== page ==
So for this week, I had decided to only translate the parts that I had difficulty understanding, rather than going through line by line. Naturally, this week turned out to be by far the most difficult one for me, and I had difficulty understanding quite a few parts
Anyway, I had some questions:
I assumed that her mom was using 教室 to ask if the classroom was okay (i.e. – Did the classroom get burnt/damaged?) But Ruri’s response made me question whether in this context, 教室 was used more to refer to the students/teacher within the classroom than the classroom itself. Is this a good assumption, and if so is 教室often used in Japanese to refer to the class members rather than the room itself?
I really struggled with this sentence. I am interpreting this whole thing as a single sentence, but without punctuation I’m not sure if that’s correct. I broke it down like this:
隠してた = 隠して(-te form of 隠す = to conceal) + いた(past tense of いる = to be…ing) = “was being concealed”. This construction is then modifying the noun that follows it: つもり(“the intention”) which leaves roughly “the intention of concealing (in the past)” + は (so it’s the topic of the sentence) + ない (“is not (or “was not” since the first chunk is in the past tense?) + んだけど (I struggled here. I believe the ん is standing in for a の as we’ve seen before, and I think it’s being used to indicate that she’s going to talk about the reason for what came before it. The だけど means something like “however” and it is what leads me to believe that this and the following speech bubble form a single sentence.) + わざわざ(adverb - “taking the trouble”) + 言う (“to say”) + 必要ない (“unnecessary”) + と (quotation particle, used to put “taking the trouble to say (is) unnecessary” in quotes, more or less) + 思ってた (“I had thought” or “I was thinking”) + の (I actually decided to listen to the narrated version here to try to listen for a rising or falling tone and decide what purpose the の is serving here, but I’m not really sure other than that it doesn’t seem to be a question.)
All together, I ended up with a sentence that is more or less “It wasn’t my intention to hide it, I just thought it was unnecessary to take the trouble to say something (about the whole “being a dragon” thing).” On one hand, I feel good that (I think) I was able to interpret this sentence, but I would really like to have a more concrete understanding of what is going on here.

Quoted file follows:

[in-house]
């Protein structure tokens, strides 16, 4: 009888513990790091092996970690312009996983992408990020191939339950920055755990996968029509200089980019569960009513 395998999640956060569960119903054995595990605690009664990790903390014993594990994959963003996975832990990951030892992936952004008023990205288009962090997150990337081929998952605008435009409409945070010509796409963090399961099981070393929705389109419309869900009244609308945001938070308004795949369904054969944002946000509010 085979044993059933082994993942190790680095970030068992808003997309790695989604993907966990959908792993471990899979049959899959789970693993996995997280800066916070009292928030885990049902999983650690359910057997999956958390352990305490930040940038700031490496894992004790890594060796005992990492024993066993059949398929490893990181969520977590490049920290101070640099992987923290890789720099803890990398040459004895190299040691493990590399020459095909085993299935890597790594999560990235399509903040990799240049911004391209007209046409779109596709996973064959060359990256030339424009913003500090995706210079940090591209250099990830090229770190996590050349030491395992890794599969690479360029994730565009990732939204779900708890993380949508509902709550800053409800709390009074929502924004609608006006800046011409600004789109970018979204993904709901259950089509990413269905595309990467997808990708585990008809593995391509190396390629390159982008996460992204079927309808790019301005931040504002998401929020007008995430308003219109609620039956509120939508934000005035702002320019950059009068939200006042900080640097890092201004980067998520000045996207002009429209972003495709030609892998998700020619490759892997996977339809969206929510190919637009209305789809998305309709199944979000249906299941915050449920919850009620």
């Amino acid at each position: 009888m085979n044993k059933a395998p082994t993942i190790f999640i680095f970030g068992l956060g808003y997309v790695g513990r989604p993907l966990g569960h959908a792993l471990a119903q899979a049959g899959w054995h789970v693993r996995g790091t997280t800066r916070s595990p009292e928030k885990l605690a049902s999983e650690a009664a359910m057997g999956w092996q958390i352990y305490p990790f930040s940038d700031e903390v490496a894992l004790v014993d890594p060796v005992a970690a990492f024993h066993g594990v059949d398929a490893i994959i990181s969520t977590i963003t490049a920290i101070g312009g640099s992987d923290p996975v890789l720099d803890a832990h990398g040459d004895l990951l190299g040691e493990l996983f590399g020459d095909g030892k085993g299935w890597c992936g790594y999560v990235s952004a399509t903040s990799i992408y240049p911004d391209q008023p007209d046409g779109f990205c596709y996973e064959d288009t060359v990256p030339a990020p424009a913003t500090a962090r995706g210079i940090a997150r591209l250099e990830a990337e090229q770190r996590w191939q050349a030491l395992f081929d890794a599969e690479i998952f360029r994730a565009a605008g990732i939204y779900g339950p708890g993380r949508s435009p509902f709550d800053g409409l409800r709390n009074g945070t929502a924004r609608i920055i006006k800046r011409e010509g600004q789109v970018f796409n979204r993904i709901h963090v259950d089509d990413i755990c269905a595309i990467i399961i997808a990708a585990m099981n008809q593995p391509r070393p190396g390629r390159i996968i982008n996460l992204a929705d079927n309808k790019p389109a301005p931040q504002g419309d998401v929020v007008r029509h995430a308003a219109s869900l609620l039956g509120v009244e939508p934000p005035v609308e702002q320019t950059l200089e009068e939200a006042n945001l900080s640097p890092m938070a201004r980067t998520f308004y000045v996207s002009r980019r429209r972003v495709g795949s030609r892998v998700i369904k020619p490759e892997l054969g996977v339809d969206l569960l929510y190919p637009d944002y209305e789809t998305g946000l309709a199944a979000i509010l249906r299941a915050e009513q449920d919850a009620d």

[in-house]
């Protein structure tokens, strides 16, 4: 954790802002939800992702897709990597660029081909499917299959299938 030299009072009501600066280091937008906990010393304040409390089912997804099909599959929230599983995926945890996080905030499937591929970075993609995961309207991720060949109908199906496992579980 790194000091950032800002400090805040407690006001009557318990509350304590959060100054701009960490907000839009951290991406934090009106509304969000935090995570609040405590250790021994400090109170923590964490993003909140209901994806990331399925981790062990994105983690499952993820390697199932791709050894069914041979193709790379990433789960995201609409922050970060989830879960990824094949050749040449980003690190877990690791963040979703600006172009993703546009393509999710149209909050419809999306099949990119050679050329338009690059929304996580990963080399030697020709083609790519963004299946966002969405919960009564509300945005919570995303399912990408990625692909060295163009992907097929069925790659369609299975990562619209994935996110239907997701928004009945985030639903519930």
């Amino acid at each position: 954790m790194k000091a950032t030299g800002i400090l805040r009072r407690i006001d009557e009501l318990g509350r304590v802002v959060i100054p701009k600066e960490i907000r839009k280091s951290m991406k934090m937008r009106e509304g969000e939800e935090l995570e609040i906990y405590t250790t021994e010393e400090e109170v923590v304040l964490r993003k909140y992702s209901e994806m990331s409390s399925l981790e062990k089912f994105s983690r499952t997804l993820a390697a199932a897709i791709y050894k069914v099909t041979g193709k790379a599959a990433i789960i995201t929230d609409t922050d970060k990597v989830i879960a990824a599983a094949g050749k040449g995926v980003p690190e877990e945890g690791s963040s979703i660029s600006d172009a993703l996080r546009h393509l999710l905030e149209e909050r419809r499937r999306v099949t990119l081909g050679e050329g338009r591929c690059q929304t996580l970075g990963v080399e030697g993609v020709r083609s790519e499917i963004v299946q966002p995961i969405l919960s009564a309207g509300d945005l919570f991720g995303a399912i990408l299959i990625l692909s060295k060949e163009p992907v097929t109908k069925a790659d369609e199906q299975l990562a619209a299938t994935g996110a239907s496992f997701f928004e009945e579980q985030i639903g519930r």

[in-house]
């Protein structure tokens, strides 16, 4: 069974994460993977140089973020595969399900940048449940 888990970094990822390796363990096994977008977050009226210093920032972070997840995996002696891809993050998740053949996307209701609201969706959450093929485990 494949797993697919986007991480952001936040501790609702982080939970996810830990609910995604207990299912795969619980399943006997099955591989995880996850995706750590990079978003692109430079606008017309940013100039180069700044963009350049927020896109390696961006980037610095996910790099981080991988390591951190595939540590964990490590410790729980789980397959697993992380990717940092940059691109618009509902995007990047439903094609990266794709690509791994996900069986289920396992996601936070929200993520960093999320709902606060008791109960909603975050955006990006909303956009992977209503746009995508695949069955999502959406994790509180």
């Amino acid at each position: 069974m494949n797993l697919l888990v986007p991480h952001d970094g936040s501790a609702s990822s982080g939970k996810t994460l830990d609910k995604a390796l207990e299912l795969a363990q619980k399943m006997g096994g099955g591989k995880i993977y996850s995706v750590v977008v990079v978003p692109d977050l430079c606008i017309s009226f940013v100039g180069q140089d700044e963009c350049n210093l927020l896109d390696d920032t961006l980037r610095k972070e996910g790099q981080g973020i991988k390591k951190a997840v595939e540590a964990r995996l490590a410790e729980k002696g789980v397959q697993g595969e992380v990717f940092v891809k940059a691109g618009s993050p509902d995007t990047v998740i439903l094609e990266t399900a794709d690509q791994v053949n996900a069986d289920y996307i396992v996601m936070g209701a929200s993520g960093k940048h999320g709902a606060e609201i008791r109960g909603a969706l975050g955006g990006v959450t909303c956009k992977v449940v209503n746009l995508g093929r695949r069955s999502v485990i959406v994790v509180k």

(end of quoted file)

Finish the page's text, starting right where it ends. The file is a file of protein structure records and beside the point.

I’m interpreting the だって… as something like “Also/anyway/besides…” (more or less just implying that she had reasons for not saying anything). Then, I think the こうなる is “to turn out this way” and I believe the の is nominalizing it (is that correct?). + 私も (“I also” or in this case, since what comes after is negative, something like “nor I”) + 知らなかった (“didn’t know”) + んだもん (I believe it is just two sentence ending particles squished together のだ + もの then contracted. In this case, I think it’s just being used in combination with the だって at the beginning to rather emphatically attempt to justify her decision to not say anything). Put together I ended up with “Besides, I didn’t know it was going to end up like this either.” (Roughly, “Besides, this was a surprise to me too!”)
“Until now” + 人の姿で (“in human form”) + 育ったから “because (you’ve) grown up” + これからも (“from now on also”) + そうだ (“it seems”) + と (quotation particle, turning the chunk before it into something she’s going to quote as a thought) + 思う (“to think”) + じゃん…? (“right?”). All together, “I thought (not really past tense but that feels better in English), since you’ve grown up in human form until now, it seems like you would continue like that, right?”
なのに (I’m interpreting this as introducing this sentence as a contrast to the previous one. Basically, “And yet…” + 今朝 (“this morning”) + 見たら (“when I saw”) + 角生えてる (“you’d grown horns”) + じゃん！? (“right?!”) I’m not clear on how this sentence fits with the one before it, and the じゃん doesn’t really fit to me. Actually, what fits best in my mind is making it “And yet, this morning when I saw you’d grown horns…” and sticking it with the first sentence on the following page.
This seems to me to fit best when combined with the last sentence on the previous page, leaving “And yet, this morning when I saw you’d grown horns…honestly, I was scared.” This whole section seems to fit together as a cohesive explanation/justification. Very roughly, “I didn’t say anything before because it seemed unnecessary, since it appeared that you weren’t going to display any dragon-like attributes. Then, this morning when it became clear that you were in fact going to have those attributes, I was too scared and surprised to explain it to you better.”
人と龍の子が全く人の姿のまま生まれてくるのも おかしな話だけどね つくづく奇妙な生物だわ…
Once again, the lack of punctuation is throwing me for a loop. And as a result, I am torn between two ways of interpreting this section, depending on where exactly these sentences start and end: “It’s crazy that the child of a human and a dragon would be born in totally human form. It’s an incredibly peculiar creature.” OR “It’s crazy that the child of a human and a dragon would be born in totally human form, when it’s actually a totally different creature.”
Actually, I’m pretty iffy on this part in general, and both of those translations are VERY rough, since I can’t figure out exactly what’s going on here grammatically. I’m playing particularly fast and loose with おかしな話だけどね since I can’t really figure out how to fit it in other than by just interpreting it as referring to the whole thing as being crazy/absurd/fantastic, comparing it to a wild fable.